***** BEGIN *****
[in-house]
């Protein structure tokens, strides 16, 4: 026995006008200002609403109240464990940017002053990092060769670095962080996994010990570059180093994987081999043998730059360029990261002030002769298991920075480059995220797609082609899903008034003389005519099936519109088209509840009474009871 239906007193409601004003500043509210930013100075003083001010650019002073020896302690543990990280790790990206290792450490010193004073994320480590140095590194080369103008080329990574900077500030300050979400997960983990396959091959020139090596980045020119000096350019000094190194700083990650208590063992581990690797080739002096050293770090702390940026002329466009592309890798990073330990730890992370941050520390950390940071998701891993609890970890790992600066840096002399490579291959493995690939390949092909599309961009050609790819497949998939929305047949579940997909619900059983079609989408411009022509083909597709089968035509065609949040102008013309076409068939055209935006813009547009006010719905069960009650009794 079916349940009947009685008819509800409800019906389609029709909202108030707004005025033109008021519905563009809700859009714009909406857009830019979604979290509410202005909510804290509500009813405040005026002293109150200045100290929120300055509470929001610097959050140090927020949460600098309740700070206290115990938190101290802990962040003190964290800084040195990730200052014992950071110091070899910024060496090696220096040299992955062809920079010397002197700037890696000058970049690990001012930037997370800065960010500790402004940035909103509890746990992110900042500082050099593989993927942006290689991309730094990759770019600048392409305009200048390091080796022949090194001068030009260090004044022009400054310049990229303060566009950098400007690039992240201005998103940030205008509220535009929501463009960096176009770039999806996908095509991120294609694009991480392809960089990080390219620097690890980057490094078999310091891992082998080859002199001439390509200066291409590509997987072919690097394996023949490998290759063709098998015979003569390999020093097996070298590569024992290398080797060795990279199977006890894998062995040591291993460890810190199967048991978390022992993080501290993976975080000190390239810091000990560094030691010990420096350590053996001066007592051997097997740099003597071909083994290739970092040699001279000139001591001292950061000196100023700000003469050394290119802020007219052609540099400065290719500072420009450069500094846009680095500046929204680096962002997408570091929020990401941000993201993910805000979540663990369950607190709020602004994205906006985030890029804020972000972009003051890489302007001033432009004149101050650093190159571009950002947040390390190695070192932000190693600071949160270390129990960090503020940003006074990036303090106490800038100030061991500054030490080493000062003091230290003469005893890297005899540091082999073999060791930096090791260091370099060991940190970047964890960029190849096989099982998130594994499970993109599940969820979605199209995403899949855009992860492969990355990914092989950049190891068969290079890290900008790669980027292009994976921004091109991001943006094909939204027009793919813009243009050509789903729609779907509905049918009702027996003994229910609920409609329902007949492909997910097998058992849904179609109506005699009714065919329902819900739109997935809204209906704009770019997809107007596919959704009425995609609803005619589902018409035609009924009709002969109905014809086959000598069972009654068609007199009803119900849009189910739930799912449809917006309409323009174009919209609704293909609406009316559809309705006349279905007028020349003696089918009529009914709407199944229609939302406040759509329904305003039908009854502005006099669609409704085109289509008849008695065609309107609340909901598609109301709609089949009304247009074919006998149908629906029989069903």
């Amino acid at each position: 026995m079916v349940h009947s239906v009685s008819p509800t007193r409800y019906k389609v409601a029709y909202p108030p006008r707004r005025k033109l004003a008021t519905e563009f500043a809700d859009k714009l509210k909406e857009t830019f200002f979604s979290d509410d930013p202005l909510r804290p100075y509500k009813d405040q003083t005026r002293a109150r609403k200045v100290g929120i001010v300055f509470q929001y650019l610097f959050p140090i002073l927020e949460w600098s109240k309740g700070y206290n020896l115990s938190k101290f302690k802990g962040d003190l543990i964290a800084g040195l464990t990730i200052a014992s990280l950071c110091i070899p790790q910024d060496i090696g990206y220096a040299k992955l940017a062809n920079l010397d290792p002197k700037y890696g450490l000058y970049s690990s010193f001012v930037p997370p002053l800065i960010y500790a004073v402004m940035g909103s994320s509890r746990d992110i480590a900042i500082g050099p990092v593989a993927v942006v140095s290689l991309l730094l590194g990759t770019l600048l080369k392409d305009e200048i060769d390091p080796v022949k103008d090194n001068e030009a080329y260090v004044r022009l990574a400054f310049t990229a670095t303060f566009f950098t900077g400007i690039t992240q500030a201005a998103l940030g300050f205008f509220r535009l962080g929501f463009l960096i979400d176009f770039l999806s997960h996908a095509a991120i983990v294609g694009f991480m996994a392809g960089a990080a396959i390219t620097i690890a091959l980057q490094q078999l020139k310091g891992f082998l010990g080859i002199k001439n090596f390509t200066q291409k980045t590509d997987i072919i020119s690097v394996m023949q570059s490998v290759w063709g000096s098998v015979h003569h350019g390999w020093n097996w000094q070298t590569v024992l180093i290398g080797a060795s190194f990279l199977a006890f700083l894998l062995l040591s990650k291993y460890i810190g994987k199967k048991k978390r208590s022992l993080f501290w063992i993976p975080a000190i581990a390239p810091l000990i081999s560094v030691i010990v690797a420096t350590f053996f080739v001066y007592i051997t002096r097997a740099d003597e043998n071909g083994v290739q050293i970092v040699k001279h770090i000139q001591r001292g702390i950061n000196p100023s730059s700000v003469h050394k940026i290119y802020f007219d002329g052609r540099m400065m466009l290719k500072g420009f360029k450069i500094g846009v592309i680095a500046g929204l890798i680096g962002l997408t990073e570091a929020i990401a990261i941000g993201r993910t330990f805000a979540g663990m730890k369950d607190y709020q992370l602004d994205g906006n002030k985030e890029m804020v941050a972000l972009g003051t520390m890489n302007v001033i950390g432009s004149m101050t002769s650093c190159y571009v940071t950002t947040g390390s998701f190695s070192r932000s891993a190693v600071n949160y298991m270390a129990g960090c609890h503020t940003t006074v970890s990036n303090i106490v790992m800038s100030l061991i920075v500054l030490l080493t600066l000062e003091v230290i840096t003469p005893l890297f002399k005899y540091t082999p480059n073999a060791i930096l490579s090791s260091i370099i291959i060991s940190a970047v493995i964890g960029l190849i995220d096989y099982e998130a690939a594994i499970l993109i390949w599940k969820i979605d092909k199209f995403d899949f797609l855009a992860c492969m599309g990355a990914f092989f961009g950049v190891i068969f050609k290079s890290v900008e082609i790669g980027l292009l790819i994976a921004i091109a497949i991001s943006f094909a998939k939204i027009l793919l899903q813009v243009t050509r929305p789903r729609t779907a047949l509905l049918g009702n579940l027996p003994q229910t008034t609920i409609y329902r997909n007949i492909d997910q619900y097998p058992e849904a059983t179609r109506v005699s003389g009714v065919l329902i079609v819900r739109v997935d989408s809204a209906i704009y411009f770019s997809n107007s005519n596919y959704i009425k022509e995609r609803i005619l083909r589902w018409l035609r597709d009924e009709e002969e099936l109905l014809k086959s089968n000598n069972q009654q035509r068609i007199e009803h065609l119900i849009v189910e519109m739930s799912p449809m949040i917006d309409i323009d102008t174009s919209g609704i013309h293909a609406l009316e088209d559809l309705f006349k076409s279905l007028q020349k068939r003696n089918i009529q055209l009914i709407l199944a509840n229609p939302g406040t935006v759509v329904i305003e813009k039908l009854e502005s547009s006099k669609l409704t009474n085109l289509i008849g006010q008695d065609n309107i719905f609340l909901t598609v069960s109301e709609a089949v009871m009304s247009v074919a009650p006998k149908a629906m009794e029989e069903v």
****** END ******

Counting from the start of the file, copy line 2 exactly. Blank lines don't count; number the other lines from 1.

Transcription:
């Protein structure tokens, strides 16, 4: 026995006008200002609403109240464990940017002053990092060769670095962080996994010990570059180093994987081999043998730059360029990261002030002769298991920075480059995220797609082609899903008034003389005519099936519109088209509840009474009871 239906007193409601004003500043509210930013100075003083001010650019002073020896302690543990990280790790990206290792450490010193004073994320480590140095590194080369103008080329990574900077500030300050979400997960983990396959091959020139090596980045020119000096350019000094190194700083990650208590063992581990690797080739002096050293770090702390940026002329466009592309890798990073330990730890992370941050520390950390940071998701891993609890970890790992600066840096002399490579291959493995690939390949092909599309961009050609790819497949998939929305047949579940997909619900059983079609989408411009022509083909597709089968035509065609949040102008013309076409068939055209935006813009547009006010719905069960009650009794 079916349940009947009685008819509800409800019906389609029709909202108030707004005025033109008021519905563009809700859009714009909406857009830019979604979290509410202005909510804290509500009813405040005026002293109150200045100290929120300055509470929001610097959050140090927020949460600098309740700070206290115990938190101290802990962040003190964290800084040195990730200052014992950071110091070899910024060496090696220096040299992955062809920079010397002197700037890696000058970049690990001012930037997370800065960010500790402004940035909103509890746990992110900042500082050099593989993927942006290689991309730094990759770019600048392409305009200048390091080796022949090194001068030009260090004044022009400054310049990229303060566009950098400007690039992240201005998103940030205008509220535009929501463009960096176009770039999806996908095509991120294609694009991480392809960089990080390219620097690890980057490094078999310091891992082998080859002199001439390509200066291409590509997987072919690097394996023949490998290759063709098998015979003569390999020093097996070298590569024992290398080797060795990279199977006890894998062995040591291993460890810190199967048991978390022992993080501290993976975080000190390239810091000990560094030691010990420096350590053996001066007592051997097997740099003597071909083994290739970092040699001279000139001591001292950061000196100023700000003469050394290119802020007219052609540099400065290719500072420009450069500094846009680095500046929204680096962002997408570091929020990401941000993201993910805000979540663990369950607190709020602004994205906006985030890029804020972000972009003051890489302007001033432009004149101050650093190159571009950002947040390390190695070192932000190693600071949160270390129990960090503020940003006074990036303090106490800038100030061991500054030490080493000062003091230290003469005893890297005899540091082999073999060791930096090791260091370099060991940190970047964890960029190849096989099982998130594994499970993109599940969820979605199209995403899949855009992860492969990355990914092989950049190891068969290079890290900008790669980027292009994976921004091109991001943006094909939204027009793919813009243009050509789903729609779907509905049918009702027996003994229910609920409609329902007949492909997910097998058992849904179609109506005699009714065919329902819900739109997935809204209906704009770019997809107007596919959704009425995609609803005619589902018409035609009924009709002969109905014809086959000598069972009654068609007199009803119900849009189910739930799912449809917006309409323009174009919209609704293909609406009316559809309705006349279905007028020349003696089918009529009914709407199944229609939302406040759509329904305003039908009854502005006099669609409704085109289509008849008695065609309107609340909901598609109301709609089949009304247009074919006998149908629906029989069903």